These carved gilt-gesso pier glasses bear a ducal crown above the cypher of James Douglas, 2nd Duke of Queensberry, 1st Duke of Dover (1662-1711), encircled by the motto of the Order of the Garter, ‘Honi soit qui mal y pense’. They were almost certainly part of a larger set of at least four mirrors; a pair of identical pier glasses but lacking the original foliate cresting was sold Sotheby’s, London, 19 November 1988 lot 92, and later, 17 November 1989, lot 27. Pier glasses of this date differ from earlier models in that the main plate was divided from the head by an engraved border or an applied gilt strip (A. Bowett, Early Georgian Furniture 1715-1740, Woodbridge, 2000, p. 287). In the examples offered here, the main plates are divided by cut-glass flowerheads that were originally silvered. The pier glasses were likely to have been commissioned after 1701 when the 2nd Duke was made a Knight of the Garter. They can possibly be identified with ‘looking glasses’ listed in an inventory for Queensberry House, on the South side of Edinburgh’s Canongate, compiled in August 1723 during the tenure of the 2nd Duke’s youngest son, Charles Douglas, 3rd Duke (1698-1778):
‘In my Lady Dutches’s [sic] Drawing Room’ ‘A fine looking glass in an indented frame with a glass top piece and gilded muller, A writing table of the same, the Glass frame covered with green velvet’
‘In My Lord Duke’s Drawing Room’ ‘A large looking glass with an indented frame and a top piece with a gilded muller, A writing table agreeable to the glass covered with green velvet’ (J. Lowrey, ‘The Furnishings of Queensberry House, 1700-25’, Regional History, vol. 14, 2000, Appendix, pp. 58-62).
These rooms were on the principal floor and were part of the suite of rooms in the closet towers of the Duke and Duchess, situated on the garden side of Queensberry House.
If the present mirrors are indeed the above, then they were en suite with glass-topped tables. The 17th century ensemble comprising a table with looking glass above and flanked by a pair of candlestands was highly fashionable in the latter part of the 17th century although from the 18th century, the ensemble evolved to be devoid of candlestands. Usually the arrangement was set up against the pier between two windows, and reflected the paintings in a room to advantage (C. Gilbert, P. Thornton, ‘The Furnishing and Decoration of Ham House’, Furniture History, 1980, p. 68).
The 1723 inventory also records: ‘In My Lord Duke’s Drawing Room’ ‘A large pier glass’ and ‘In my Lady Dutches’s [sic] closet’ ‘A large peer [sic] glass’. Although speculative, it is possible that these were two further pier glasses from the set of four. Unsurprisingly over time mirrors were moved around the mansion: a 1706 inventory refers to some looking glasses ‘Moved into his Grace’s Dressing Room, Bed Chamber and other rooms at different times’ (ibid., p. 49).
James Douglas, 2nd Duke of Queensberry, inherited Queensberry House in 1695, and set about a substantial remodeling of the mansion. He engaged the architect, James Smith, who added a west wing, two closet towers on the garden front and a single storey entrance hall (Lowrey, op. cit., p. 44). The establishment of an Edinburgh residence became essential for the 2nd Duke, who had a number of important Scottish responsibilities; Lord High Treasurer of Scotland from 1693, Keeper of the Privy Seal of Scotland from 1695 to 1702, Lord High Commissioner to the Parliament of Scotland in 1700, 1702 and 1703, and in 1702, Secretary of State for Scotland. However, the period of the most intensive use of Queensberry House was undoubtedly in circa 1707 when the 2nd Duke representing Queen Anne successfully oversaw the passing of the Act of Union by the Parliament of Scotland. Shortly after the Act passed, the Queensberry family left Edinburgh because of its unpopularity and the subsequent vilification of the Duke. The house was thereafter sporadically let from 1712 until 1801 when it was sold to the distiller, William Aitcheson.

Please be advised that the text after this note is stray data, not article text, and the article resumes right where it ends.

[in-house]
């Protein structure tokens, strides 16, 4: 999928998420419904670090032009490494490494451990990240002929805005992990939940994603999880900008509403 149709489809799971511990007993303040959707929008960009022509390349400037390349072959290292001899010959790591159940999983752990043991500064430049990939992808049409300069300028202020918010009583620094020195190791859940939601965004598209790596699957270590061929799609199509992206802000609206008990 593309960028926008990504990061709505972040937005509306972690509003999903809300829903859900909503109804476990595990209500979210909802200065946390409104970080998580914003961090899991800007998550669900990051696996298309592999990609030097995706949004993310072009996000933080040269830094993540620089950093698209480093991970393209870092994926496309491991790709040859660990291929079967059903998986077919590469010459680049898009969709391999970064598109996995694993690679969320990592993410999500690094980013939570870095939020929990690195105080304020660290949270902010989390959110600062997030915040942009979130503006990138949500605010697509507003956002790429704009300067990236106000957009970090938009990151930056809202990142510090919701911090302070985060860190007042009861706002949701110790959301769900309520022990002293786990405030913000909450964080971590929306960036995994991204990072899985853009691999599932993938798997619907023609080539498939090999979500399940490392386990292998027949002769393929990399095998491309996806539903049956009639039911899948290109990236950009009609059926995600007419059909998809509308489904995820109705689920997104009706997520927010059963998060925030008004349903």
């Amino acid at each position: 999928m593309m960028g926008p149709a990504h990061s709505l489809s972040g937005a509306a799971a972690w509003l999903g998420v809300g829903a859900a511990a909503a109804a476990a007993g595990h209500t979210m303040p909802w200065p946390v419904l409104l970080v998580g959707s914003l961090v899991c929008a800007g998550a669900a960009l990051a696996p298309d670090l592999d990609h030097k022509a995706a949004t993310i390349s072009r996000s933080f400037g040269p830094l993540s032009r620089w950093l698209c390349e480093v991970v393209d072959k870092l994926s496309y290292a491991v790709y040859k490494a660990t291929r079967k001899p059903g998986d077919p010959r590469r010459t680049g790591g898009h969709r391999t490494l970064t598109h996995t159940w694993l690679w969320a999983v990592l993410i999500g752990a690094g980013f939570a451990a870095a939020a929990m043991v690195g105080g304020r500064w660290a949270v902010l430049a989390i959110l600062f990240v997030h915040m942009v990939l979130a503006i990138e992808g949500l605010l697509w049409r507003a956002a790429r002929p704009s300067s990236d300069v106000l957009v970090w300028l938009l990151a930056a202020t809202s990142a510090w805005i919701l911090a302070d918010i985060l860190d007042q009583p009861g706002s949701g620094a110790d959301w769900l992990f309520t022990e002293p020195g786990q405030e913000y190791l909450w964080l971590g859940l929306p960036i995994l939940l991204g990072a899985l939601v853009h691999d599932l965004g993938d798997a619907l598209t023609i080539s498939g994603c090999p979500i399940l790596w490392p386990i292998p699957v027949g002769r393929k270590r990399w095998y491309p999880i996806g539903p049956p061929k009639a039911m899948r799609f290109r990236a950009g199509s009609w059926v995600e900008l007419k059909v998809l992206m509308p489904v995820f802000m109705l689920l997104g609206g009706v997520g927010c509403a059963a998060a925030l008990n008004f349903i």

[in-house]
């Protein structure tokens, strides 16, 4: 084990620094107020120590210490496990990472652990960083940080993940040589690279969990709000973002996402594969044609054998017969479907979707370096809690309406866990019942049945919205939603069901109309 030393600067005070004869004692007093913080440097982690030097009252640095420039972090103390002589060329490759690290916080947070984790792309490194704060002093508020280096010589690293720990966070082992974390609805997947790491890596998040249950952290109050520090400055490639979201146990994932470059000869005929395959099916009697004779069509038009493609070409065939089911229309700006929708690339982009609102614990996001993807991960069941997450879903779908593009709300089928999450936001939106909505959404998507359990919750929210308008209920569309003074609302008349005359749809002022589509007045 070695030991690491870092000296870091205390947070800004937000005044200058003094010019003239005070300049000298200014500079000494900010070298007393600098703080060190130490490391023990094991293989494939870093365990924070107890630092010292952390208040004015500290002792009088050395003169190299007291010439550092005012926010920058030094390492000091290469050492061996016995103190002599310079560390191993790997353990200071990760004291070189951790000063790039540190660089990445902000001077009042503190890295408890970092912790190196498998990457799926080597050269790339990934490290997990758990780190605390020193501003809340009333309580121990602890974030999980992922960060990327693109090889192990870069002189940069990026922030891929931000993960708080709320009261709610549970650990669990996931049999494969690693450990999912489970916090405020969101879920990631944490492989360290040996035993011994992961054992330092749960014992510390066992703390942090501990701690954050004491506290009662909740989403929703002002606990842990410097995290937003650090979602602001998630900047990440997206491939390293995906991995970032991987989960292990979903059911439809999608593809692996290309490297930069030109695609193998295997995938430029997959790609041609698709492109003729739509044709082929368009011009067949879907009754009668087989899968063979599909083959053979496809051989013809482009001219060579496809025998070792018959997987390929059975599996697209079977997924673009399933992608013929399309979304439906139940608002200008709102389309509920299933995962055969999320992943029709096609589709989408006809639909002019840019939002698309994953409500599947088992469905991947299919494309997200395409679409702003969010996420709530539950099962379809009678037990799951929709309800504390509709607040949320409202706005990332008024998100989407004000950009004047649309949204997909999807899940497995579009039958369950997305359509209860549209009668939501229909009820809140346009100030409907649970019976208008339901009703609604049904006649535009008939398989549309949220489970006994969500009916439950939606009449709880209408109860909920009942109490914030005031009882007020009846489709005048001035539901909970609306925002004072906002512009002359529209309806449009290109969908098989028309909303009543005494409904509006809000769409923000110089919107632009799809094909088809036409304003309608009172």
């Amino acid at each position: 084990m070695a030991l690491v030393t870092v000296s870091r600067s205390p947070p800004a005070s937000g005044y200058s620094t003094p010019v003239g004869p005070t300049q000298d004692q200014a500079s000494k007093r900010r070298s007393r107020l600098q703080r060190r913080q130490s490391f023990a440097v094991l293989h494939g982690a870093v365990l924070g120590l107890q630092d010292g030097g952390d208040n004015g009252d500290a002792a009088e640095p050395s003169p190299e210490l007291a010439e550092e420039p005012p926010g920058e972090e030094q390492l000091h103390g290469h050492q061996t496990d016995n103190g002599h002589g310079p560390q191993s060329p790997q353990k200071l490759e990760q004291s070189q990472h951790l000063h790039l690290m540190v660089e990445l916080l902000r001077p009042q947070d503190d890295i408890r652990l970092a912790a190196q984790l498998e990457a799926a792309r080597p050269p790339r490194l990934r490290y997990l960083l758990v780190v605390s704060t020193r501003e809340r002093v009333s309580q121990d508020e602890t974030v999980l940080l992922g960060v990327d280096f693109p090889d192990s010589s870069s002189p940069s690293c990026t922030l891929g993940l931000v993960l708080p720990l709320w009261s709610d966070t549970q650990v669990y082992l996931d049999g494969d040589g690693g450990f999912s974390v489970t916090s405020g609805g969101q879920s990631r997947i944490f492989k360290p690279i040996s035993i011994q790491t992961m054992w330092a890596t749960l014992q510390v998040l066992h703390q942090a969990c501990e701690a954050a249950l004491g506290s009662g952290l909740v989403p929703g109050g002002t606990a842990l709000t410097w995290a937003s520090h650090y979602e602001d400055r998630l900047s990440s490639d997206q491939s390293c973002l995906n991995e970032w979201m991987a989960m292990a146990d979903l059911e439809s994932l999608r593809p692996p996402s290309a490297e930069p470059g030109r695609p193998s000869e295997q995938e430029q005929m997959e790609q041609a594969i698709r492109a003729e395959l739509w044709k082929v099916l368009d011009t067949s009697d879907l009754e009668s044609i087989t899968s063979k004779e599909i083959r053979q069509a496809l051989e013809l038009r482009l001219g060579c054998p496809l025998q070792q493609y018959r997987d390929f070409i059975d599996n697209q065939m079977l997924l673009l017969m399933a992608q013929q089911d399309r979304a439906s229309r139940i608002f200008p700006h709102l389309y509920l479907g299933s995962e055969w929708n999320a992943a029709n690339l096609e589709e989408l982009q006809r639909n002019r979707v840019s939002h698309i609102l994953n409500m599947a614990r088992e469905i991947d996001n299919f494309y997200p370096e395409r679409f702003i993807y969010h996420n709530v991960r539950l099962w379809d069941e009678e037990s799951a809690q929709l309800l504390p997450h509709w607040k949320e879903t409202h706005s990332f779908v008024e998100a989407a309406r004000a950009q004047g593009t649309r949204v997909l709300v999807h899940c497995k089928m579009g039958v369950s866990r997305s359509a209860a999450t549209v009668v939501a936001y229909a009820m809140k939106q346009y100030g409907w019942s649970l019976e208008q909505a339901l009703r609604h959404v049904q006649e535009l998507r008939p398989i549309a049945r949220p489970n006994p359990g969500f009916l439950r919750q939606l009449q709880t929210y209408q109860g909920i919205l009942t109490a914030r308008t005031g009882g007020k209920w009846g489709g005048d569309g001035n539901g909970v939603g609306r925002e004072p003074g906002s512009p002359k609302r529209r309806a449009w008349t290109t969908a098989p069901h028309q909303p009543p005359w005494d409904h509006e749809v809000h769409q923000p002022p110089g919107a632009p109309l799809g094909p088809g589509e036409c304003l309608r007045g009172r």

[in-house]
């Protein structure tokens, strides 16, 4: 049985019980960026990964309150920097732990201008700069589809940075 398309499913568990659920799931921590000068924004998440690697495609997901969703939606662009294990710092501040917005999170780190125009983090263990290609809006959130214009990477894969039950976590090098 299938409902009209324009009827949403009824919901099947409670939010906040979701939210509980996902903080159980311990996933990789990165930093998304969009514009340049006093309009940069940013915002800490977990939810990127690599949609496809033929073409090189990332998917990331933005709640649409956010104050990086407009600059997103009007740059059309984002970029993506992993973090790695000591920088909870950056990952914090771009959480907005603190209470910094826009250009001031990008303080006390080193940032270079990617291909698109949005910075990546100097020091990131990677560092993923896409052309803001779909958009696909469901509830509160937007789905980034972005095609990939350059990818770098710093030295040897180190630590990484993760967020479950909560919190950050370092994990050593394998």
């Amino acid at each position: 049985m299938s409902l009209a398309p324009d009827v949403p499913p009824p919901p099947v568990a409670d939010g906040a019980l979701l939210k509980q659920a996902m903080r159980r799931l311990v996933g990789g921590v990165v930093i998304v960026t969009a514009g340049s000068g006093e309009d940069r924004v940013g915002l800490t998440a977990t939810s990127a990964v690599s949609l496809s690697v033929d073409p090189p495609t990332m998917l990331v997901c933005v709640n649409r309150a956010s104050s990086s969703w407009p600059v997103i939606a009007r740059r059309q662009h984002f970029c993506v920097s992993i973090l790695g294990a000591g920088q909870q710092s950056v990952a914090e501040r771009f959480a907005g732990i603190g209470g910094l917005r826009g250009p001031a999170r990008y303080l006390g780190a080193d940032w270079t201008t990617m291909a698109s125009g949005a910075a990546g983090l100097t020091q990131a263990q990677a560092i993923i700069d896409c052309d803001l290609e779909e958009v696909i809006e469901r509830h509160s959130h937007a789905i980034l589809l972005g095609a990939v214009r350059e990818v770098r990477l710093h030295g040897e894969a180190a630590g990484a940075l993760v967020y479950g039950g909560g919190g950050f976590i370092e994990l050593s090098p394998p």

These pier glasses are related to a set of three early 18th century pier glasses with a ducal crown above a carved cartouche with the Duke of Argyll’s arms flanked by giltwood foliate scrolls, photographed in 1960 in ‘The Great Drawing Room’ at Drumlanrig Castle, Dumfriesshire, one of the Scottish seats of the present Duke of Buccleuch and Queensberry (M. Girouard, ‘Drumlanrig Castle, Dumfriesshire – II’, Country Life, 1 September 1960, p. 435, fig. 4). Another pair of mirrors of a similar model likewise with the Duke of Argyll’s arms is at Bowhill, Selkirk, another Buccleuch seat (J. Cornforth, ‘Bowhill, Selkirk – II’, Country Life, 12 June 1975, p. 1562, fig. 10). Additionally, there are comparable mirrors at Castle Howard, Yorkshire: one in a carved and gilt frame, the crest carved with scrolls and eagles’ heads, circa 1715, and a pair with glass borders, the crest carved with foliate scrolls, circa 1710-15 (R. Edwards, The Dictionary of English Furniture, vol. II, Woodbridge, 1954, p. 324, fig. 34; Bowett, op. cit., p. 287 plate 6:41).
While a maker for the pier glasses offered here cannot be firmly identified, another mirror with glass borders and carved giltwood crest with a giltwood table en suite by James Moore Snr. (1670-1726) was almost certainly supplied to Sarah, Duchess of Marlborough in circa 1714, probably for the First State Room at Blenheim Palace, Oxfordshire (D. Green, M. Jourdain, ‘Furniture at Blenheim’, Country Life, 20 April 1951, p. 1184, fig. 2). Moore, together with his business partner, John Gumley (fl. 1691-1727), a leading supplier of mirrors and pier glasses, worked for the court in the furnishing of the Royal Palaces during the reigns of Queen Anne and George I. Both Moore and Gumley are recorded as having worked for the Scottish aristocracy; in 1700-01 for the Duchess of Buccleuch at Dalkeith Palace, and in 1714, for the 1st Duke of Montrose at his Lodging in the Drygate, Glasgow.